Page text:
Recommended Smaller, Overlooked or Underrated Movies from the redbox Kiosks
Jesse Stone: No Remorse– This was my first Jesse Stone movie, and I’m happy to say it won’t be my last. On the downside, it means I have some catching up to do–this is the sixth TV adaptation from Robert Parker’s series of crime novels starring Tom Selleck as the writer’s morose, troubled sleuth. (Number seven, Innocents Lost, is on its way.) I used to be a big fan of Parker’s Spenser books and the solid TV series based on them (with Robert Urich and Avery Brooks), but I’d never gotten around to the Stone movies because they gave me something of a Murder She Wrote/Matlock vibe. Boy was I wrong. Sure, No Remorse is a no-frills, straight-forward, typical detective tale, but that’s exactly its appeal. (And it was Parker’s specialty–the author passed away early this year.) And Tom Selleck remains a wonderfully easy to watch actor–he’s never showy, always professional, but is also always engaging–especially when he plays characters a little more down and damaged and flat-out grouchy as Stone is. No Remorse centers on a stand-alone mystery (a serial killer seems to be on the loose) but it also picks up in the middle of several on-going story arcs revolving around Stone. (He’s been fired as the chief of police in Paradise, Massachusetts, and his wife has left him.) Sure that means if you haven’t seen the other Selleck-Stone films, there are dangling plot lines and characters all about. (The cast is jam-packed with fine character actors such as Kathy Baker, William Devane, William Sadler, and Saul Rubinek.) But don’t let that dissuade you from enjoying the simple meat-and-potatoes pleasure of watching a well-told crime story unfold around well-crafted characters.
The Bannen Way–About as polar opposite a crime flick from Jesse Stone as you could concoct, The Brannen Way was originally a made-for-the-Internet webisode series–a major-studio synergy experiment to see what happens when you put a little cash and flash into a web series. What happens (as collected here seamlessly into a full-length film) is a pretty by-the-numbers Tarantino/Smoking Aces/Guy Ritchie/Oceans 11 mash-up, but that’s not all bad. It’s directed and co-written by Jesse Warren, and series co-writer Mark Gantt stars as Neal Bannen, your usual roguish, hard-luck thief in cool suits, but Gantt’s a likable stretch of sleazy, Christian-Slater charisma. Surrounded by Camera-Gone-Wild tricks and tongue-in-cheek attitude (including sassy call girls and sexy all-women assassin teams), Gantt helps anchor a familiar story: Bannen wants to go legit, but his mob debts wedge him between a cop father and crime-boss uncle. The Bannen Way is mostly slick, self-conscious surfaces and Cuisinart plotting–and at times the shift from irreverent hipness to the hard-boiled maudlin is jarring. But there are plenty of reliable familiar faces along the way (including Michael Ironside, Robert Forester, and Michael Lerner), and the higher production values keep it all entertaining enough if you’re in the mood for this sort of thing. But going forward with The Bannen Way as a calling card, Gantt and Warren’s next trick needs to be taking all this style and pouring it into a new, more unique thing.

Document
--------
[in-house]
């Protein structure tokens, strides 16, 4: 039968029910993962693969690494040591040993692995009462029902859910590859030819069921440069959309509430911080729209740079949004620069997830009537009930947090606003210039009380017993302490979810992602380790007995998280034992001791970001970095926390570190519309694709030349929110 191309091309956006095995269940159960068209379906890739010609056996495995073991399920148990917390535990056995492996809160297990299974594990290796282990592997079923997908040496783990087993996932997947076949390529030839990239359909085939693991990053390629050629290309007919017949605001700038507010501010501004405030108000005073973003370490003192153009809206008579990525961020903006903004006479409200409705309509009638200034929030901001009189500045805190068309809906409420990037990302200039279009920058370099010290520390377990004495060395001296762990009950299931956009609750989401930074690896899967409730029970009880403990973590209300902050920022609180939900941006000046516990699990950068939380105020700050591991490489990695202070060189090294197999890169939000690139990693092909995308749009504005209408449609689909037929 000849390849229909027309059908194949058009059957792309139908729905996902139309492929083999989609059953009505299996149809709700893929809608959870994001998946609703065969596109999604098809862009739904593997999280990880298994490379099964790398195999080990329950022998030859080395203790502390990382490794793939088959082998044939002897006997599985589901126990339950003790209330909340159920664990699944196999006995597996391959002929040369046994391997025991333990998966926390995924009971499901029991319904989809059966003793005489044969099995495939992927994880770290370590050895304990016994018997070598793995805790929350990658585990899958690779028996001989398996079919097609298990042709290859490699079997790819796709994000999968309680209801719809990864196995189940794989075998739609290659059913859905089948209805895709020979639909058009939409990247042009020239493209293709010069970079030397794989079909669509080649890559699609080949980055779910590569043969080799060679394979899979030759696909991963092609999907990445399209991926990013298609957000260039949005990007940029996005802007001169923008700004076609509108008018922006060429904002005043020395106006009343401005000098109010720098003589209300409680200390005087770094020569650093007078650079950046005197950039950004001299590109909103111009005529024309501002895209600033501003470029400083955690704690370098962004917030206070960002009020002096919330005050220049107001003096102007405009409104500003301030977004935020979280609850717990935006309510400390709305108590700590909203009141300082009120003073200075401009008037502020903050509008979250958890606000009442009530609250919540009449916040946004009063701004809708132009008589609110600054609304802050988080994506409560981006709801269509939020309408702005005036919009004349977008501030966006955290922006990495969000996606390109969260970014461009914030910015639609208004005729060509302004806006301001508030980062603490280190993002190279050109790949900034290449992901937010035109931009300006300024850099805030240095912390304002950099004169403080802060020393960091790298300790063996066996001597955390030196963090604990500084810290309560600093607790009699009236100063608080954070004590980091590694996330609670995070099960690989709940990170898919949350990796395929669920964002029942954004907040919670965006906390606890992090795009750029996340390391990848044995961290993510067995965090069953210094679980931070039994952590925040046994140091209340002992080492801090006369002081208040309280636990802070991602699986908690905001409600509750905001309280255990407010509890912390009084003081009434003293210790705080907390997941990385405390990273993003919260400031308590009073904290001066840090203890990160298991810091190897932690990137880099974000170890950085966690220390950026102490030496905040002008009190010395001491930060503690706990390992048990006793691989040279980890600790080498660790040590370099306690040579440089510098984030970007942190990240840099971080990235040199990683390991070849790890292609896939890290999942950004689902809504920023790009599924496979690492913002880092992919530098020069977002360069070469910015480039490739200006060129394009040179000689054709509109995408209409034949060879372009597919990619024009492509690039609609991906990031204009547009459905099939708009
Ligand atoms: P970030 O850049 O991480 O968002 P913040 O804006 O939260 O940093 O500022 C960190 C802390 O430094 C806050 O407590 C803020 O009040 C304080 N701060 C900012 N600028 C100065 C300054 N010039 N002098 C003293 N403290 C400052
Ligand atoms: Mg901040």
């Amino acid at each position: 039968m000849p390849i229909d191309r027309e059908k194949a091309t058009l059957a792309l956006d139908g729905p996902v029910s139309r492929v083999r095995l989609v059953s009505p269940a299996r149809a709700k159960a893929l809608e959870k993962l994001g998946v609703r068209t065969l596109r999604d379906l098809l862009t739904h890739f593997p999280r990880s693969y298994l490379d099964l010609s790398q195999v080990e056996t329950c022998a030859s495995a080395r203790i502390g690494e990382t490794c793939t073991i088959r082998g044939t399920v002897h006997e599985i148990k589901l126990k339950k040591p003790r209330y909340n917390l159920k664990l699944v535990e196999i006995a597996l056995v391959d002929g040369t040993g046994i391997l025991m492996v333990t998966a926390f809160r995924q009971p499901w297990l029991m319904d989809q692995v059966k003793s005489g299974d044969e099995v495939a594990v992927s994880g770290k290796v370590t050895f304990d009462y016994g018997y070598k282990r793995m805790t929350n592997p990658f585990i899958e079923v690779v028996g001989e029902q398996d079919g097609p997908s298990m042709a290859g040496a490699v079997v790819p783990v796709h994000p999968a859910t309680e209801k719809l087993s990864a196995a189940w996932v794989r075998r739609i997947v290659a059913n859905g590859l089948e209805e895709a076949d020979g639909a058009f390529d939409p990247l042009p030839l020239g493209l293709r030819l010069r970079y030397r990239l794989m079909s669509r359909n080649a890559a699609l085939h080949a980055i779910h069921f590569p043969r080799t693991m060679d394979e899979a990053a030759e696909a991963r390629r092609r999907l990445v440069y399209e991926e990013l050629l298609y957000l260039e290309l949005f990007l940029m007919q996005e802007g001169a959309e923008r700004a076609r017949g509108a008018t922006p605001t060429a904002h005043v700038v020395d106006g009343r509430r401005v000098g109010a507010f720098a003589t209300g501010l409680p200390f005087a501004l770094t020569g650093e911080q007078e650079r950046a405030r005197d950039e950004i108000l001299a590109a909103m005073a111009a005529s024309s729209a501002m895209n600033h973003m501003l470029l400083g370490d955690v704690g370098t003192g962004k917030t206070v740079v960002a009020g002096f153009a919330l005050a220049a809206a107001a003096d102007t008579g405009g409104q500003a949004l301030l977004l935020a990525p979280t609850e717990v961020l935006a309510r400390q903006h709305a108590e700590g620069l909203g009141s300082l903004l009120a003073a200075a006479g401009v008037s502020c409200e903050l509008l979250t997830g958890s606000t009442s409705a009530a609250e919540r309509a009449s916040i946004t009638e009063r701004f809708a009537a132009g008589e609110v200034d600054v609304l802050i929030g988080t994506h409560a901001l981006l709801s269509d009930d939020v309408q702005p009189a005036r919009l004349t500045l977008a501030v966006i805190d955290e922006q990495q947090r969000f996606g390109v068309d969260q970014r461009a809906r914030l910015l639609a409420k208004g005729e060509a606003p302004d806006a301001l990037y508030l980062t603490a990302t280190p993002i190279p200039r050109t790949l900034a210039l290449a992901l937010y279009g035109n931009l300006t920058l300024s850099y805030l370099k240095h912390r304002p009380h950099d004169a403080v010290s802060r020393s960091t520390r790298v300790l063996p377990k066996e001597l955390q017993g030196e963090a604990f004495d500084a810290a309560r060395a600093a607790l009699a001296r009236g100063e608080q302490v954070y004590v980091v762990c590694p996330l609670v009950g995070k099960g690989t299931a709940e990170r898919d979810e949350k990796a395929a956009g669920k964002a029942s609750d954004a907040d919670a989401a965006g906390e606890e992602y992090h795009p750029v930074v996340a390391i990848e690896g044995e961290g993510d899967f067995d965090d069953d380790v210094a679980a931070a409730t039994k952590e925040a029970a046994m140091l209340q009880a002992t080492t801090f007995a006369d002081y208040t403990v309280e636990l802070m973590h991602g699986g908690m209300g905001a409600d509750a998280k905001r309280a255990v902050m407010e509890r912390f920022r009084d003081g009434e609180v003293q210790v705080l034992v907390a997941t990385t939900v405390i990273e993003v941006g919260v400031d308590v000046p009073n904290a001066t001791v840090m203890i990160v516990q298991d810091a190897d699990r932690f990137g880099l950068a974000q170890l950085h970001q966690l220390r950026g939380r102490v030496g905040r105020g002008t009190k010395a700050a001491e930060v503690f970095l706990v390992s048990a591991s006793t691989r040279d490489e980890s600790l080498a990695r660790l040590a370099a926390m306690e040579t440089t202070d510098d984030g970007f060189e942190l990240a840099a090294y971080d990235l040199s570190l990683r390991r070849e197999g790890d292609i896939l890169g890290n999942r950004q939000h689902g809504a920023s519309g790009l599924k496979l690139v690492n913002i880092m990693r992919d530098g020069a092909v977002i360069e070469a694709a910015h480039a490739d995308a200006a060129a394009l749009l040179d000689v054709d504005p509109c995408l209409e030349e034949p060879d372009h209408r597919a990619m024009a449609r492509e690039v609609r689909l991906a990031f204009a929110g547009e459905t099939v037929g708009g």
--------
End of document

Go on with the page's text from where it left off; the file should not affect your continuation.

Fame–This remake of Alan Parker’s 1980 film was born of a shameless attempt to ride out the dwindling American Idol/High School Musical crazes. So on the one hand it’s no tragedy it flailed at the box-office (where middle-aged fans of the original sneered and the teen target audience shrugged). On the other hand, Fame is a heck of a lot better than you might expect from all that commercial jazz. Yes, it’s teen-friendly PG-13 where Parker’s original was a gritty R, but director Kevin Tancharoen doesn’t sugarcoat things with bright lights and big smiles–there’s an engaging and relatively raw hand-held energy to the remake, especially in its first half as the young protagonists are dumped and left to paddle frantically in the tough, competitive school for the performing arts. (The second half slides more toward teen-romance melodrama, but the additions in the extended cut of the DVD tip the balance back toward the artistic struggles.) Fame ’09 is also a must-see for fans of Megan Mullally and Bebe Neuwirth–as world-weary teachers at the school, the two great Broadway (and sit-com) vets absolutely dazzle.
Chloe – Atom Egoyan’s career has always felt like hanging out in a ’60s art house theater. His latest, Chloe, hones close to the Canadian director’s usual cold-surface obsessions about emotional secrets (The Sweet Hereafter), erotic power games (Exotica), or both (Where the Truth Lies), though at times it strays directly into florid pulp territory (Fatal Attraction, only with prostitutes! Obsessed, but with bisexual experimentation!). Egoyan’s pedigree aside, what keeps Chloe from sliding off into just another late-night Skinemax erotic thriller is a truly top-notch cast of fine actors. Granted, as a professorial husband suspected of straying, Liam Neeson doesn’t have much to do here but act as a plot pivot point. But that’s fine–as his suspicious wife and the seductive hooker she hires to tempt him, Julianne Moore and Amanda Seyfried easily carry a film that’s content to sit back and let them do all the work. (Those used to Seyfried playing the big-eyed saint in films like Mamma Mia!, Dear John, and Letters to Juliet are in for a treat: here she’s all creepy poise and shark-like purpose.)
You can also check out Erika’s Chicks Who Rock-themed redbox Picks from last week.